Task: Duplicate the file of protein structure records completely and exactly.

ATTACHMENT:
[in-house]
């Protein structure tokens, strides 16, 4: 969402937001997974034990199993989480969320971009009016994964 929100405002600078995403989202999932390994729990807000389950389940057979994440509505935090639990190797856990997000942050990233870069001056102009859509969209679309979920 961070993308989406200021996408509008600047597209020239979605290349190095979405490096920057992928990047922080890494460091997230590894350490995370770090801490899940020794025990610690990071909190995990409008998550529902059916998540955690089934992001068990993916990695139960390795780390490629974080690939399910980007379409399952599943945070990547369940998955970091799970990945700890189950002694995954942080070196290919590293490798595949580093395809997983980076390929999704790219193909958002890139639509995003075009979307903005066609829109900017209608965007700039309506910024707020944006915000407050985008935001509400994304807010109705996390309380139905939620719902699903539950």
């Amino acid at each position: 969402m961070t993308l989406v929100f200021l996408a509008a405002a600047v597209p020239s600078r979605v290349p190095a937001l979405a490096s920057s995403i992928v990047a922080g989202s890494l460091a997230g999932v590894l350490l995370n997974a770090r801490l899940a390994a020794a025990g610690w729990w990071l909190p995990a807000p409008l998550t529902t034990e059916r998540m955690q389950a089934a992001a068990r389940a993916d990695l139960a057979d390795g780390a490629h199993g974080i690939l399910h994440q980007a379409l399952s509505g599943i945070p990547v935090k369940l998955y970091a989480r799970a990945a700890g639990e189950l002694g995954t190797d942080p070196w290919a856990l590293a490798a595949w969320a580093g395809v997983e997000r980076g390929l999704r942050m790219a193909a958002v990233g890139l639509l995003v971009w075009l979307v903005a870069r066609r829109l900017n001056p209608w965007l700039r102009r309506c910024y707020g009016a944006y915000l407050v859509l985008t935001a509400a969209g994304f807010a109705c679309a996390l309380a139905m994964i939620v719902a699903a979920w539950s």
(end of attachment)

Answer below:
[in-house]
């Protein structure tokens, strides 16, 4: 969402937001997974034990199993989480969320971009009016994964 929100405002600078995403989202999932390994729990807000389950389940057979994440509505935090639990190797856990997000942050990233870069001056102009859509969209679309979920 961070993308989406200021996408509008600047597209020239979605290349190095979405490096920057992928990047922080890494460091997230590894350490995370770090801490899940020794025990610690990071909190995990409008998550529902059916998540955690089934992001068990993916990695139960390795780390490629974080690939399910980007379409399952599943945070990547369940998955970091799970990945700890189950002694995954942080070196290919590293490798595949580093395809997983980076390929999704790219193909958002890139639509995003075009979307903005066609829109900017209608965007700039309506910024707020944006915000407050985008935001509400994304807010109705996390309380139905939620719902699903539950």
């Amino acid at each position: 969402m961070t993308l989406v929100f200021l996408a509008a405002a600047v597209p020239s600078r979605v290349p190095a937001l979405a490096s920057s995403i992928v990047a922080g989202s890494l460091a997230g999932v590894l350490l995370n997974a770090r801490l899940a390994a020794a025990g610690w729990w990071l909190p995990a807000p409008l998550t529902t034990e059916r998540m955690q389950a089934a992001a068990r389940a993916d990695l139960a057979d390795g780390a490629h199993g974080i690939l399910h994440q980007a379409l399952s509505g599943i945070p990547v935090k369940l998955y970091a989480r799970a990945a700890g639990e189950l002694g995954t190797d942080p070196w290919a856990l590293a490798a595949w969320a580093g395809v997983e997000r980076g390929l999704r942050m790219a193909a958002v990233g890139l639509l995003v971009w075009l979307v903005a870069r066609r829109l900017n001056p209608w965007l700039r102009r309506c910024y707020g009016a944006y915000l407050v859509l985008t935001a509400a969209g994304f807010a109705c679309a996390l309380a139905m994964i939620v719902a699903a979920w539950s």